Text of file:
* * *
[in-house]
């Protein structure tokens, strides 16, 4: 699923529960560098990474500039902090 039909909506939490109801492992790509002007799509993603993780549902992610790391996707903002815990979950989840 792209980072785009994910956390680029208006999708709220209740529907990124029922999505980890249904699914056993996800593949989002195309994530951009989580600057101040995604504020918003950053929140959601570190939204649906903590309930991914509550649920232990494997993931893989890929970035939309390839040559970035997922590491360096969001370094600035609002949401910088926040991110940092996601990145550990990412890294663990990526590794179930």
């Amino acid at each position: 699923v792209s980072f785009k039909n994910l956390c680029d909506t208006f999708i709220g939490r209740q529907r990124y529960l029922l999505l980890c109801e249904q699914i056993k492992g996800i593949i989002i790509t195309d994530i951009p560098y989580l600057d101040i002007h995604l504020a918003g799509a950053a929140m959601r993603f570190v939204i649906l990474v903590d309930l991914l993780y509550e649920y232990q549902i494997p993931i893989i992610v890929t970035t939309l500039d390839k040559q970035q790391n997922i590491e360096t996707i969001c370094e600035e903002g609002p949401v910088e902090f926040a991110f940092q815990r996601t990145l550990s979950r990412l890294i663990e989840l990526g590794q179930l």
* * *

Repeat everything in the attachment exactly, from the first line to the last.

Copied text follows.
[in-house]
């Protein structure tokens, strides 16, 4: 699923529960560098990474500039902090 039909909506939490109801492992790509002007799509993603993780549902992610790391996707903002815990979950989840 792209980072785009994910956390680029208006999708709220209740529907990124029922999505980890249904699914056993996800593949989002195309994530951009989580600057101040995604504020918003950053929140959601570190939204649906903590309930991914509550649920232990494997993931893989890929970035939309390839040559970035997922590491360096969001370094600035609002949401910088926040991110940092996601990145550990990412890294663990990526590794179930």
């Amino acid at each position: 699923v792209s980072f785009k039909n994910l956390c680029d909506t208006f999708i709220g939490r209740q529907r990124y529960l029922l999505l980890c109801e249904q699914i056993k492992g996800i593949i989002i790509t195309d994530i951009p560098y989580l600057d101040i002007h995604l504020a918003g799509a950053a929140m959601r993603f570190v939204i649906l990474v903590d309930l991914l993780y509550e649920y232990q549902i494997p993931i893989i992610v890929t970035t939309l500039d390839k040559q970035q790391n997922i590491e360096t996707i969001c370094e600035e903002g609002p949401v910088e902090f926040a991110f940092q815990r996601t990145l550990s979950r990412l890294i663990e989840l990526g590794q179930l």